The CA (capsid) domain of immature HIV-1 Gag and the adjacent spacer peptide 1 (SP1) play a key role in viral assembly by forming a lattice of CA hexamers, which adapts to viral envelope curvature by incorporating small lattice defects and a large gap at the site of budding. This lattice is stabilized by intrahexameric and interhexameric CA-CA interactions, which are important in regulating viral assembly and maturation. We applied subtomogram averaging and classification to determine the oligomerization state of CA at lattice edges and found that CA forms partial hexamers. These structures reveal the network of interactions formed by CA-SP1 at the lattice edge. We also performed atomistic molecular dynamics simulations of CA-CA interactions stabilizing the immature lattice and partial CA-SP1 helical bundles. Free energy calculations reveal increased propensity for helix-to-coil transitions in partial hexamers compared to complete six-helix bundles. Taken together, these results suggest that the CA dimer is the basic unit of lattice assembly, partial hexamers exist at lattice edges, these are in a helix-coil dynamic equilibrium, and partial helical bundles are more likely to unfold, representing potential sites for HIV-1 maturation initiation.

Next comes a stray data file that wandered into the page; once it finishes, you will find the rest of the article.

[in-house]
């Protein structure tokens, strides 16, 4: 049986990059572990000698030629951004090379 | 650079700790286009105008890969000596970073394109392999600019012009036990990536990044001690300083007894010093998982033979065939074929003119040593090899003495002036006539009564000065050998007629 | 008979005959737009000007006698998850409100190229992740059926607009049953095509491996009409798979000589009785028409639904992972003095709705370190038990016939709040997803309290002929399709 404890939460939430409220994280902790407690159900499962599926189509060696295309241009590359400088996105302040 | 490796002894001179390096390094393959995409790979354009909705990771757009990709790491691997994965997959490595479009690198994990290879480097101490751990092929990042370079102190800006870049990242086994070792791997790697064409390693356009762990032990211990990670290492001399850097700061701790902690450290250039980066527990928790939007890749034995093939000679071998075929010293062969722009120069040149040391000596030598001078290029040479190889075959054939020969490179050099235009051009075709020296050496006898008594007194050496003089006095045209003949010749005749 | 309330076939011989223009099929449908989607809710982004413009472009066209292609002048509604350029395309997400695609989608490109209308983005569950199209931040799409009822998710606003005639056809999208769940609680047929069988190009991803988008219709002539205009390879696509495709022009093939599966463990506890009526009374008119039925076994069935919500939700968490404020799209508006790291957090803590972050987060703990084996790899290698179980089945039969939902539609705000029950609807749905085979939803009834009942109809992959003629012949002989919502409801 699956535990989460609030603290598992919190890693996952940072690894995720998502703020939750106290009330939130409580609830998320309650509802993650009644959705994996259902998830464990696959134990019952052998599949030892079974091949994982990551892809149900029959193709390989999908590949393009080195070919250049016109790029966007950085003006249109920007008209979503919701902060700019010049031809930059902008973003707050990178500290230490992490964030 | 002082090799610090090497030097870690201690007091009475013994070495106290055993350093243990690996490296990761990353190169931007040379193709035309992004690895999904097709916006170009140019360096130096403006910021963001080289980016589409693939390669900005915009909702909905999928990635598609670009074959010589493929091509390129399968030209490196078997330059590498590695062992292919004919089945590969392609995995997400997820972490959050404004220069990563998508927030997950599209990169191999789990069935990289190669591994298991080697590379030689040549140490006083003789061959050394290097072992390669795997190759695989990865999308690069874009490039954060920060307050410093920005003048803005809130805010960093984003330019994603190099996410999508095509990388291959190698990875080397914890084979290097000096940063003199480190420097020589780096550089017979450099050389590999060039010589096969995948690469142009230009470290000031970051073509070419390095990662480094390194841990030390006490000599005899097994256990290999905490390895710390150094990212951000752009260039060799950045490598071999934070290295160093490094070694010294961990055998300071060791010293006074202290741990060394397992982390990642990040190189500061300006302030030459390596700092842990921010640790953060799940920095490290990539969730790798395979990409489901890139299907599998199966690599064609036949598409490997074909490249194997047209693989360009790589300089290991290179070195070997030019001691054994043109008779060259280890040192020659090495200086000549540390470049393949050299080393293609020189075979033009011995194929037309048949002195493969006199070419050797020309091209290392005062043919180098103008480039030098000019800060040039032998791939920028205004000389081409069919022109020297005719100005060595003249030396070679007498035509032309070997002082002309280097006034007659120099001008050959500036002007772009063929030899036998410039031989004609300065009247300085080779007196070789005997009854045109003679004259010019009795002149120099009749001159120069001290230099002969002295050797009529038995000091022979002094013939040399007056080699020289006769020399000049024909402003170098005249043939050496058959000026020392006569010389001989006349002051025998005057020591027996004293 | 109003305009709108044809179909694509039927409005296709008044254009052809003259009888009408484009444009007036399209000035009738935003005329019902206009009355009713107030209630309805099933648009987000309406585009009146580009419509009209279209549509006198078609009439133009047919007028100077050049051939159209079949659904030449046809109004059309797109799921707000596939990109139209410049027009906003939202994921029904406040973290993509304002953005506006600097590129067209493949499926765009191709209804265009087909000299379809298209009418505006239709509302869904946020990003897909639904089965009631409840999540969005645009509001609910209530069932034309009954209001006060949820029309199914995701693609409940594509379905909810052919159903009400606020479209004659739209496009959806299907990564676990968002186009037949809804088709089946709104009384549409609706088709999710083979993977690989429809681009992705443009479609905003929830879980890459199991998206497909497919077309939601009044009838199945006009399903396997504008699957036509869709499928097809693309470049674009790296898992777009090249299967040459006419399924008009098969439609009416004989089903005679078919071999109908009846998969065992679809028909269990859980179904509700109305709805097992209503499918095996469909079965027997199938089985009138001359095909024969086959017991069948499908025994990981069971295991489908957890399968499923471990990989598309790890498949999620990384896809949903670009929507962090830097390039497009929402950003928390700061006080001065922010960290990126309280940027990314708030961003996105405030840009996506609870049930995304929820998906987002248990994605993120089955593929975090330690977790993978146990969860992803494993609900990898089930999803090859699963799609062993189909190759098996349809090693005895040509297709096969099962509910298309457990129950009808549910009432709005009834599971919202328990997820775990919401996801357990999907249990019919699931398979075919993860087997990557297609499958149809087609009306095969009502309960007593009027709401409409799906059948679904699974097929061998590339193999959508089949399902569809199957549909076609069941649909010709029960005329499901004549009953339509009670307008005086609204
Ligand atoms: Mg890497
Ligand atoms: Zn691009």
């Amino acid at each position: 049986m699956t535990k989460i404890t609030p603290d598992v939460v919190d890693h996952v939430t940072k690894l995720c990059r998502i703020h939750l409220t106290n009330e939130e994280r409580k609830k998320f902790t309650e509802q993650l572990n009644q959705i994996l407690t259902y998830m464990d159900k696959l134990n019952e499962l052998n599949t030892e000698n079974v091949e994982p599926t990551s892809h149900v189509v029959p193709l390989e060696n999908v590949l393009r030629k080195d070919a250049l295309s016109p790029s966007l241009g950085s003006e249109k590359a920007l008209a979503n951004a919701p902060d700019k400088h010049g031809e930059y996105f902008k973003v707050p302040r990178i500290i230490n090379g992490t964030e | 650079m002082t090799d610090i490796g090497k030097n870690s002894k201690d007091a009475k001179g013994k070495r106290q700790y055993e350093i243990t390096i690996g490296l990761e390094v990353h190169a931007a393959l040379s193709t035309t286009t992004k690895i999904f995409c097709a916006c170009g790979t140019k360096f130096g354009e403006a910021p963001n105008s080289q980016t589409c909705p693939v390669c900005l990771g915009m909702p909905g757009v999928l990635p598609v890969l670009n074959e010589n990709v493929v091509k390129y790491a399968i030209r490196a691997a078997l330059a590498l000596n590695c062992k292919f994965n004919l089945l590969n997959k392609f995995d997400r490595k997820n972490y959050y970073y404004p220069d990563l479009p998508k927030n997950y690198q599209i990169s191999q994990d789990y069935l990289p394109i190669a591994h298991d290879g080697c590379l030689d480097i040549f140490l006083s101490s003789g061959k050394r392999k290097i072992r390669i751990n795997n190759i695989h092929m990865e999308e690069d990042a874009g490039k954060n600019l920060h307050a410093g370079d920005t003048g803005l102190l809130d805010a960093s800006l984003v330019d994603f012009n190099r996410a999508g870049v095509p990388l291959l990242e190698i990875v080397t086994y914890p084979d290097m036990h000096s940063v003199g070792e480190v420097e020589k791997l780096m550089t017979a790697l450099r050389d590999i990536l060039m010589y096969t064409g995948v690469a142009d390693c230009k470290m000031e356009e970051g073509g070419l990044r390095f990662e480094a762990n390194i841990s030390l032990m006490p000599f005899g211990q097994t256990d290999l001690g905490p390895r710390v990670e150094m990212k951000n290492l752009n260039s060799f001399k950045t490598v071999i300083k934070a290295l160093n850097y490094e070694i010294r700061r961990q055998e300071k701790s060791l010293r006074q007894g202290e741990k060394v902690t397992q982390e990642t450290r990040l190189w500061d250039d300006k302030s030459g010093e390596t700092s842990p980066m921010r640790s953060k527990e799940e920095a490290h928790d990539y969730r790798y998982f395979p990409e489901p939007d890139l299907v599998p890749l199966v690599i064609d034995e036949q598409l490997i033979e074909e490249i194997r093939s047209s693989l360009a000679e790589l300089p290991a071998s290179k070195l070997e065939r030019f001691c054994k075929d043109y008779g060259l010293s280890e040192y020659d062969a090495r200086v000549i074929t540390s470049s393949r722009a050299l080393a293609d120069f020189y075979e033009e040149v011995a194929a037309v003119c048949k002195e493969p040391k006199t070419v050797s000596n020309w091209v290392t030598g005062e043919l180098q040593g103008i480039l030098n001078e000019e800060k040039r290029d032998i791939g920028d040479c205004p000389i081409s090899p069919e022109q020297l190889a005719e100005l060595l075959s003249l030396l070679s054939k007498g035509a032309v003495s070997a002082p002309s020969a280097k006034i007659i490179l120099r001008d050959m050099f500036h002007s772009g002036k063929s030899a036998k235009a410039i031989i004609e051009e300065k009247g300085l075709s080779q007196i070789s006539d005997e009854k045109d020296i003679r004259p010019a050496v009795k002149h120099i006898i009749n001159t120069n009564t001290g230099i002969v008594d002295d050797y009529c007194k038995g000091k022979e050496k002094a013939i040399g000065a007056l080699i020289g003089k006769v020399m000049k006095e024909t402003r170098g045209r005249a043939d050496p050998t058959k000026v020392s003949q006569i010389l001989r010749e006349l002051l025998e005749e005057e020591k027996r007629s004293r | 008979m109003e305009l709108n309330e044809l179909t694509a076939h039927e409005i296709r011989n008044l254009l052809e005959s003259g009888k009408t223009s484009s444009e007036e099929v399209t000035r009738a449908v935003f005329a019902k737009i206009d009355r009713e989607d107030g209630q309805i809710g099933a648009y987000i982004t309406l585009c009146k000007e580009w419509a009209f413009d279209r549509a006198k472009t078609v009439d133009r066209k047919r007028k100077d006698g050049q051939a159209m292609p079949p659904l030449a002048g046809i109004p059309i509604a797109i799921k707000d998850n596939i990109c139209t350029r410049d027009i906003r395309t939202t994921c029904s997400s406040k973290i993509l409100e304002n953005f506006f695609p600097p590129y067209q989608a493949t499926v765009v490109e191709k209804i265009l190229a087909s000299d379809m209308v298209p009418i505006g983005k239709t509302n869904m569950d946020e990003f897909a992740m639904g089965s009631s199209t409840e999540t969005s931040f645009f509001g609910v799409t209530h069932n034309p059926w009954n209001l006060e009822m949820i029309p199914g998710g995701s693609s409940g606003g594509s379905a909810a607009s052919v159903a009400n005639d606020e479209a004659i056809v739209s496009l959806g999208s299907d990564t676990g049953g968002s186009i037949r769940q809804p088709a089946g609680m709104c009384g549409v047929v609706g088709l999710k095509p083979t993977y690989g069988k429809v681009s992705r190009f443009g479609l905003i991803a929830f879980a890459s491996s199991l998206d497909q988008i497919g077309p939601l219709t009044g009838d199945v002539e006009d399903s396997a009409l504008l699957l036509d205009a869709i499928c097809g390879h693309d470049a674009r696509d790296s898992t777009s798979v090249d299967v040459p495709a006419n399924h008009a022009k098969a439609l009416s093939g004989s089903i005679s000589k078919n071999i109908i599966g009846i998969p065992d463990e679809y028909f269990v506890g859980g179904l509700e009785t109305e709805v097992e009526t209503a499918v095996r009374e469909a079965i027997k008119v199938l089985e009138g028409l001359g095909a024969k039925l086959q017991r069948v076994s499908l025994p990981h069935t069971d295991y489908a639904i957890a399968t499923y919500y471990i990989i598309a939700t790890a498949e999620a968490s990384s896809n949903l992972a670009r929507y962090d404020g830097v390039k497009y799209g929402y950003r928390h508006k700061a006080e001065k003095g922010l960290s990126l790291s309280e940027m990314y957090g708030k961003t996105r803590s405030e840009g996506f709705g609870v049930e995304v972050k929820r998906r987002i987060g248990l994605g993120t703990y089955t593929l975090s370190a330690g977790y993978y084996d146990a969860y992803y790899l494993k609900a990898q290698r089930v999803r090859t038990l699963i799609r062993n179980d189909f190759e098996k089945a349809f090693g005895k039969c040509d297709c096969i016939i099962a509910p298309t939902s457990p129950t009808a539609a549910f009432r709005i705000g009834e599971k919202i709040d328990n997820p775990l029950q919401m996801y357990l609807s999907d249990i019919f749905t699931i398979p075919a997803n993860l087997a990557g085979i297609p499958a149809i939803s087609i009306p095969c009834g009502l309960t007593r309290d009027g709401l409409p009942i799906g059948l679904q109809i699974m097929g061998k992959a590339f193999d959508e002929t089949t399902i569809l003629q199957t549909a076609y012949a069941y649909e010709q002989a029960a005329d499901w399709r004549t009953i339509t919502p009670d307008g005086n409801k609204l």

Keywords: HIV-1; cryo-electron tomography; maturation; molecular dynamics simulations; virus assembly.
Copyright © 2021 the Author(s). Published by PNAS.